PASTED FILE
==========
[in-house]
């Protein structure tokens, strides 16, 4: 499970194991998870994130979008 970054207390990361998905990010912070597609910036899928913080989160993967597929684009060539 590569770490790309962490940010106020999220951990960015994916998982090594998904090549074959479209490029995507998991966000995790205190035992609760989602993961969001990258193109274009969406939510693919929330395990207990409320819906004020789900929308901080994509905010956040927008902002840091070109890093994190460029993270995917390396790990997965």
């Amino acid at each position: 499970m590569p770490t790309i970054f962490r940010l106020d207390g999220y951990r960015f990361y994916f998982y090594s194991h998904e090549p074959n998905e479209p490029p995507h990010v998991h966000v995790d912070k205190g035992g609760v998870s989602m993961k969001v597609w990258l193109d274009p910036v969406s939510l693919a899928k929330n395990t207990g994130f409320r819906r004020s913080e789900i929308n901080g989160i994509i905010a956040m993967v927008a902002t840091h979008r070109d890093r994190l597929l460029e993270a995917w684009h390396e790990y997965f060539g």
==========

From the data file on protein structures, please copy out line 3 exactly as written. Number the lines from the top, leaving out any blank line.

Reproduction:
């Amino acid at each position: 499970m590569p770490t790309i970054f962490r940010l106020d207390g999220y951990r960015f990361y994916f998982y090594s194991h998904e090549p074959n998905e479209p490029p995507h990010v998991h966000v995790d912070k205190g035992g609760v998870s989602m993961k969001v597609w990258l193109d274009p910036v969406s939510l693919a899928k929330n395990t207990g994130f409320r819906r004020s913080e789900i929308n901080g989160i994509i905010a956040m993967v927008a902002t840091h979008r070109d890093r994190l597929l460029e993270a995917w684009h390396e790990y997965f060539g």